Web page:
Along with watermelon + goat cheese salad, cold sesame or Szechuan noodles, and prosciutto and melon, Vietnamese summer rolls are in my pantheon of “most refreshing snacks” to eat in this summer’s suffocating heat. Yet, summer rolls have always seemed the product of a magic act. How are stiff rice crepes transformed into thin, sheer and surprisingly supple wraps for a variety of ingredients?
I stopped in at Saiguette for the vegetarian cooked jicama and carrot summer roll ($6.50/2), marveling that their chef had managed to stuff an entire salad plus the bright white vermicelli noodles into the thinnest of containers. Their dipping sauce was one of my favorite, a mixture of hoisin and peanut with the tang of citrus. But, to be honest, even though you can procure these pretty packages at any Pho or Banh Mi shop, the summer rolls I like best are the ones I learned to make, first from a Martha Stewart Everyday Food recipe and then through years of trial and error. You can make them, too, and you should, because there’s a lot of summer left to go.
Here are the basic elements of the Vietnamese summer roll:
Rice crepe wrappers: Sold in Asian supermarkets like HMart.
Vermicelli or bean thread noodles: Also found in Asian supermarkets. I prefer the white vermicelli “rice stick” noodles to the more glutinous, transparent bean threads. For six plump rolls you need to cook about 3 oz. of either type of noodles in boiling water for five minutes. Don’t heed directions that tell you to lay the noodles in a pan of boiling water. It. Just. Doesn’t. Work. This. Way.
Protein: Boiled shrimp cut in half along the spine (about 3 shrimp halves per roll), stir fried or grilled beef, pork or chicken strips. If you’re vegetarian skip tofu and stick with an entirely vegetarian roll. Tofu is best when it can take on flavor in a stir-fry or stew.
Vegetables/Fruits: Thin spears of raw carrot, jicama, celery, cucumber. Napa cabbage. Slices of mango or pineapple.
Herbs: Basil (Thai or regular) or mint leaves, cilantro, chives or faux chives (green scallion tops sliced lengthwise into thin, curly shreds).
Dipping Sauce: Without the dipping sauce a summer roll doesn’t have much flavor beyond the herbs, and you need that moisture, too. In fact, my friend Susana tells me that in Vietnam rice crepes are not so stiff, more like onion skin in texture. You forgo the step of soaking the rice wrap but rely on the dipping sauce to moisten the roll as you eat it (see her wonderful pictures, below, of her summer roll feast when she stayed with a family in Vietnam). Traditionally you will find these rolls served with a peanut dipping sauce. As I said, I like a hoisin and peanut sauce, but there are also tangy sweet and sour sauces and more adventurous basil and coconut milk ones, too.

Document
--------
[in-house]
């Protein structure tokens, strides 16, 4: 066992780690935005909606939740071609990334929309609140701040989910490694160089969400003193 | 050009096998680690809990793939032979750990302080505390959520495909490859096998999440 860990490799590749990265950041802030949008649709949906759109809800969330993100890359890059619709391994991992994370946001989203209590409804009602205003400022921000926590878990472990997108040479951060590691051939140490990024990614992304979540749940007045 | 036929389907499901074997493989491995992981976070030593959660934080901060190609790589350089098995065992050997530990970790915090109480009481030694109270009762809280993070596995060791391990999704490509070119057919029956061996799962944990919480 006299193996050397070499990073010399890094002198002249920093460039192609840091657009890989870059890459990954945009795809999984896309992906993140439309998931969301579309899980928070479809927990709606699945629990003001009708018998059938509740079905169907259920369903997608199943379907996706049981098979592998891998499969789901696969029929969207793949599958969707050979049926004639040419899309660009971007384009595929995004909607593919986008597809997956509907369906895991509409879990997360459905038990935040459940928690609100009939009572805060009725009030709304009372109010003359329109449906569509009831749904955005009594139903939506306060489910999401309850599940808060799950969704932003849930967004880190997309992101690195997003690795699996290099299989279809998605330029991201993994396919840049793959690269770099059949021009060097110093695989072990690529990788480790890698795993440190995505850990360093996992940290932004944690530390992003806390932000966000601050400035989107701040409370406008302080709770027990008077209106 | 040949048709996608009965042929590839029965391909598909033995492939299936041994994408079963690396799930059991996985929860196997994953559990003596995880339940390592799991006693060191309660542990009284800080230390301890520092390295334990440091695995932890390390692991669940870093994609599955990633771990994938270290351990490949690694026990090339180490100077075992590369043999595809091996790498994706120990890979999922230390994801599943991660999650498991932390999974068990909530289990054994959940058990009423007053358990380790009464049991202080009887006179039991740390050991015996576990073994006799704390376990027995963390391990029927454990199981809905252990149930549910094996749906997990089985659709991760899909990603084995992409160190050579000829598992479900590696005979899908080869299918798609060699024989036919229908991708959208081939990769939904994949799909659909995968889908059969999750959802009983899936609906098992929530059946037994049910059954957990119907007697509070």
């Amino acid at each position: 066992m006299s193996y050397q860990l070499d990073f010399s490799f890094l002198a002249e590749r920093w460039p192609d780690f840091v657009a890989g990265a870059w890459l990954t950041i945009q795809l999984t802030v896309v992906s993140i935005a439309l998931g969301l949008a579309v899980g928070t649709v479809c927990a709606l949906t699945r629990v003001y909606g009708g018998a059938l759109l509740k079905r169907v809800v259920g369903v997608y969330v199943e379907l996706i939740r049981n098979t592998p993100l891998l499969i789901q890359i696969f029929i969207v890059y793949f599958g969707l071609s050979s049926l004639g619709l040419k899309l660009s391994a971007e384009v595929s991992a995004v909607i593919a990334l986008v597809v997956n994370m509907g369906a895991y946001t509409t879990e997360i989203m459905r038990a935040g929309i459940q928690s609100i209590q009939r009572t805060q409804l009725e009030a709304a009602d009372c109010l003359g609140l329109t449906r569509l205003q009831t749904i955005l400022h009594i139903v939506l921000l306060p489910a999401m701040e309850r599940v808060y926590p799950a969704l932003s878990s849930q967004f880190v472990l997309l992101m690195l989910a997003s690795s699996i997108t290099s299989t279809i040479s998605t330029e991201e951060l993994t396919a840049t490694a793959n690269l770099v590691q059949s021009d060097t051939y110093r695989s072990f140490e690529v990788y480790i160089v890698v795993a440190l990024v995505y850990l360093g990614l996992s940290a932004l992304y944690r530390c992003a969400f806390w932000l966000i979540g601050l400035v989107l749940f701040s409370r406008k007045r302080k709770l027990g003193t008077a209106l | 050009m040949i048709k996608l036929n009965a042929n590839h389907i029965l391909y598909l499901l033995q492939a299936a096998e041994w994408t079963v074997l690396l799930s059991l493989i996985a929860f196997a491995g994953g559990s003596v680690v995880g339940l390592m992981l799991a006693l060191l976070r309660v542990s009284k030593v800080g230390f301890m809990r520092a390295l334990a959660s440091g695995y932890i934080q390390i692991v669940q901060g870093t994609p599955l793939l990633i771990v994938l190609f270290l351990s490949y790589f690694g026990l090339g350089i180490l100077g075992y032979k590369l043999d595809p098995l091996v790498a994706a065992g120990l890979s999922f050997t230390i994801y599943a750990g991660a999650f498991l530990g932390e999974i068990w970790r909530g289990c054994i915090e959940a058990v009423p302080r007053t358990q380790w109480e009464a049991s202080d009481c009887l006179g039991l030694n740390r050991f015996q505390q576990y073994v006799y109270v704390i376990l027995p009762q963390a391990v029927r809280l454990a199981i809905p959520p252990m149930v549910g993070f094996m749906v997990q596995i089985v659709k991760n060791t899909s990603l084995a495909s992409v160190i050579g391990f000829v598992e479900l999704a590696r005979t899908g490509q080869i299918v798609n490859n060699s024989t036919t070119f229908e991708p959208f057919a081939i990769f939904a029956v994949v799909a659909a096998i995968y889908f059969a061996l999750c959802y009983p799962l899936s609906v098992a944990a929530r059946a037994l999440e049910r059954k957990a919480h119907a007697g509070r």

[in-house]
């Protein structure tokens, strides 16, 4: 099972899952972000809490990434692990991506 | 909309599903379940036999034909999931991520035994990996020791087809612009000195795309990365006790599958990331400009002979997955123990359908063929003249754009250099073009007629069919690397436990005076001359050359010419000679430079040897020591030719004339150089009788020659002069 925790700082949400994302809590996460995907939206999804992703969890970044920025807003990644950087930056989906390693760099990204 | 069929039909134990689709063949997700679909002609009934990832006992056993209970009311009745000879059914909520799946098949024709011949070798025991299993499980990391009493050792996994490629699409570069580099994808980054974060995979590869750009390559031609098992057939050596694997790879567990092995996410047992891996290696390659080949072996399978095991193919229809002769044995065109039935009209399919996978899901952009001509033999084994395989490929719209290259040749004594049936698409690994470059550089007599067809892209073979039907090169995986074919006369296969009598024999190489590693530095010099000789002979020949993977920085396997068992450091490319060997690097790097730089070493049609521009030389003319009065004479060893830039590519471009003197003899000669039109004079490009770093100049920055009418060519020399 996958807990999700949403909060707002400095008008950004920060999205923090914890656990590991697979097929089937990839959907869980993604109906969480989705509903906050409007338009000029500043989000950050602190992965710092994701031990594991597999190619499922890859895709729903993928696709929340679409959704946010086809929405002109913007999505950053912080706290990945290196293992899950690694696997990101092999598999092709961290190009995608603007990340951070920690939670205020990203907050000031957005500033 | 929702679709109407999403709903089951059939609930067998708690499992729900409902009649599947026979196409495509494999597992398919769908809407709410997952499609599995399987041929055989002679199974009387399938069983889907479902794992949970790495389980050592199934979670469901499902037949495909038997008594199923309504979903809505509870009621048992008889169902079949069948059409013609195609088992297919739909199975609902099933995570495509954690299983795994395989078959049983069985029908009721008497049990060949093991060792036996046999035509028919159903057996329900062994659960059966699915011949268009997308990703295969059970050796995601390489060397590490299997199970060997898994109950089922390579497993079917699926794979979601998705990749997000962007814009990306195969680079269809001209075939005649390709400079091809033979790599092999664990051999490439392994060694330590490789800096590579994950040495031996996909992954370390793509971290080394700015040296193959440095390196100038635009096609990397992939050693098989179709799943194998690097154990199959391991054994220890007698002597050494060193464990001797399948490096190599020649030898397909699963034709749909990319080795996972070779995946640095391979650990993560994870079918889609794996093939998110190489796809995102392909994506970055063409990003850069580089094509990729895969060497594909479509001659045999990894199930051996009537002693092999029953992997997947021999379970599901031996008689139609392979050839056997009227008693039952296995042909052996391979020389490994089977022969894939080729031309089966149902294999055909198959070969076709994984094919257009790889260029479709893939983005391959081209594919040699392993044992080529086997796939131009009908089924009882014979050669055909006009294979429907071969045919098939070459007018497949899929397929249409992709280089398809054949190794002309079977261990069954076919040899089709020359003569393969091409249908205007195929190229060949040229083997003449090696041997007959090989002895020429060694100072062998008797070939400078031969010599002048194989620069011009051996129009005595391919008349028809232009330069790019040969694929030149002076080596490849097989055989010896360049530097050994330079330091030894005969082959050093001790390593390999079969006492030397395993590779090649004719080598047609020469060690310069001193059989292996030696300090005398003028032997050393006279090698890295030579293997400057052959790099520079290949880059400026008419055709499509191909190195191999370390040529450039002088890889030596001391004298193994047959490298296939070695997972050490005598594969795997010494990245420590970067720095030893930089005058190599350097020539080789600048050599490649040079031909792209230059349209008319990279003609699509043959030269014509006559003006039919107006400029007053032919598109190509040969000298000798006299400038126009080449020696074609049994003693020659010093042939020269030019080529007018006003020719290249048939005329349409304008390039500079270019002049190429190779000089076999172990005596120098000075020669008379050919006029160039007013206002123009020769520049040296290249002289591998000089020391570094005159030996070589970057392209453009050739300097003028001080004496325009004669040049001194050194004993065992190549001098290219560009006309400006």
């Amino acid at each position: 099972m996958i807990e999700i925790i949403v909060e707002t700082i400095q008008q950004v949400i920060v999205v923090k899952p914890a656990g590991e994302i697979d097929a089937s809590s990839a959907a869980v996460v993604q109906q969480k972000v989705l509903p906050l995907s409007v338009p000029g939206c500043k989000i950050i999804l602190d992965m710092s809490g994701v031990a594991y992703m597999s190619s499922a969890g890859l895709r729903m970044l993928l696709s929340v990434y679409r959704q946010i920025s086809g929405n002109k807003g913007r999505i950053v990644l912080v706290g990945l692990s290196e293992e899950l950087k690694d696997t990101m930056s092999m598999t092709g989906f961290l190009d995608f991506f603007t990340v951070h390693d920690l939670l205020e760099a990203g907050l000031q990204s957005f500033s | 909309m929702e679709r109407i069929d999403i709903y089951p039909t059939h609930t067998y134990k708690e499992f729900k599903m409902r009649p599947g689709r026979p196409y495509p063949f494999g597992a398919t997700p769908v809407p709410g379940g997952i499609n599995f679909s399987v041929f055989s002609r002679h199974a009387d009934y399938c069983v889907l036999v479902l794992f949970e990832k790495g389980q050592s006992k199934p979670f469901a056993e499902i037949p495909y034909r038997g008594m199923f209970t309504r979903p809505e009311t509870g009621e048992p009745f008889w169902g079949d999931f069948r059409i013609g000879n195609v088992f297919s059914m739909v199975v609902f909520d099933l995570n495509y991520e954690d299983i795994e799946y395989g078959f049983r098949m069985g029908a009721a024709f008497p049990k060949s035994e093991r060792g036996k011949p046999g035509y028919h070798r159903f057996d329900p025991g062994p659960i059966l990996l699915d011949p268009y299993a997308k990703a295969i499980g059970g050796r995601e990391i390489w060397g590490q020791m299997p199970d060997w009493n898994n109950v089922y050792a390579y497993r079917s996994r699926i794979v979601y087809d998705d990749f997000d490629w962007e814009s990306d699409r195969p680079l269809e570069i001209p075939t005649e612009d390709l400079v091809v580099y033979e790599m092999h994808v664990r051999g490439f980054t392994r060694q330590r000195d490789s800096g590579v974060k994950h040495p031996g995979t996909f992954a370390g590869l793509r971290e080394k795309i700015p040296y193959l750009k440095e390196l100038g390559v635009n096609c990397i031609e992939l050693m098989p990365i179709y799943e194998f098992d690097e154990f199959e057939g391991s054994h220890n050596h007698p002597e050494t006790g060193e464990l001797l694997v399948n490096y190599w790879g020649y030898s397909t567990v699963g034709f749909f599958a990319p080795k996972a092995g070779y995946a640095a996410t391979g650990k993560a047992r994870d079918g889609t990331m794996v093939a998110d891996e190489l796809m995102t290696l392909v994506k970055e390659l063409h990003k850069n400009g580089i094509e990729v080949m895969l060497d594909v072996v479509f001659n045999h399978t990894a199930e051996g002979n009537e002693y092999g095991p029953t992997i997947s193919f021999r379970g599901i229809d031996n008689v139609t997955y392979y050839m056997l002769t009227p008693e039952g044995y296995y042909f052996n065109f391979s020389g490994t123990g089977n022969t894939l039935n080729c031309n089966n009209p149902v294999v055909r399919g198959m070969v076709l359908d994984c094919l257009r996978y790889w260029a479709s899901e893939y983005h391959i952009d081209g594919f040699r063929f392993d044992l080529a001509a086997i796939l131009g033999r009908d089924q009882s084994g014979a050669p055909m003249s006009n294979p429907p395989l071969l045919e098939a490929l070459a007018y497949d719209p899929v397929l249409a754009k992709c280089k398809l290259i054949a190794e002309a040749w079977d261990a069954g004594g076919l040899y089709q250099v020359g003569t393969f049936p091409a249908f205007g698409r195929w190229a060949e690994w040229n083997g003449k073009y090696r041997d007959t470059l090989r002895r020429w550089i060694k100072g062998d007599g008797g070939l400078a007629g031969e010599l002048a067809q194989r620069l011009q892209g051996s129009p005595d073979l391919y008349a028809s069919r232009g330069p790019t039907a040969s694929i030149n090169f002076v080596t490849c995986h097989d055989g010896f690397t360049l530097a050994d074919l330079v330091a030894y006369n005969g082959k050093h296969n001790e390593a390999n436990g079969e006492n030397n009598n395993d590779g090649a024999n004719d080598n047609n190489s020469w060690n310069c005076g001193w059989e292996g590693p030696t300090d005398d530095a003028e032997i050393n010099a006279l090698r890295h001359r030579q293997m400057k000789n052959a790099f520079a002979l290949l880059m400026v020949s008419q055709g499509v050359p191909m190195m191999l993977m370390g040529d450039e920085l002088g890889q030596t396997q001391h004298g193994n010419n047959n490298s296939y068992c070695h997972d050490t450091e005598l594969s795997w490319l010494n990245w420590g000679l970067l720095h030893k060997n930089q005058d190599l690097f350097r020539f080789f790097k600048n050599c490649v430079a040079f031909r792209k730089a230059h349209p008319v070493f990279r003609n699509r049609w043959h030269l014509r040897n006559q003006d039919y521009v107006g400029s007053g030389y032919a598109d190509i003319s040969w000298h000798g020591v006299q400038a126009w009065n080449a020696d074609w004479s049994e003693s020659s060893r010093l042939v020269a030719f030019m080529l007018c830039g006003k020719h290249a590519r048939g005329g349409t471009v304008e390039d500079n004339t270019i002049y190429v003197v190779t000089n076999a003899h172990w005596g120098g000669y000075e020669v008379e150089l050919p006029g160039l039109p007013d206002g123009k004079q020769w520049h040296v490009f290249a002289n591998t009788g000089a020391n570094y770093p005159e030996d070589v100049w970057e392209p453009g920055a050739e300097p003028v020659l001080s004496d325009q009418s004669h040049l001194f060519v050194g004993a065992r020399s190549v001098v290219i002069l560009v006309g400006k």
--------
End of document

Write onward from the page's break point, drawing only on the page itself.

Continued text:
The most traditional ingredient combo you can make is shrimp, mint or basil, carrot and chives. I also like this Martha Stewart recipe for chicken, mango and cilantro summer rolls. Here is a Food and Wine version for those who would like a more substantial beefy concoction, and here’s the most adventurous, beautiful presentation I’ve seen yet, which combines ripe peaches (peaches!!) with avocado, cucumber, and watermelon radishes.
The magic of the summer roll is accomplished with a pan of water. Once you assemble your ingredients, you start wrapping and rolling by dipping each rice crepe in a pan of lukewarm water for about 15-20 seconds. I take the crepe out when it still feels just a little stiff, and I lay it on a plastic cutting board. Here’s a video my daughter shot of me making them. All of the summer roll recipe links in this post (along with numerous youtube videos) will guide you through the process. To make them particularly attractive, keep the herb leaves on top of your mound of ingredients, so they show on the outside. Also, fold in all ingredients except long chives or carrot spears, tuck in the crepe corners, and THEN roll so that the pretty green and yellow spears stick out at each end.
One last tip, and this is crucial: while you are making the rolls, don't let them touch each other or the gluey, fragile rice wrappers will stick to each other and the rolls will tear as your guests lift them. Ouch! (While my cover shot above shows rolls touching, this is just before serving and my son and daughter's hands were about to grab them) So you can use plastic knives or wet paper towels as dividers. In fact, to keep these from drying out as I make them I cover with a wet paper towel and I refrigerate them, covered in the wet paper towel, before serving. Don't make them too far in advance, though. Please put any of your summer roll ideas, experiences or questions in the comments!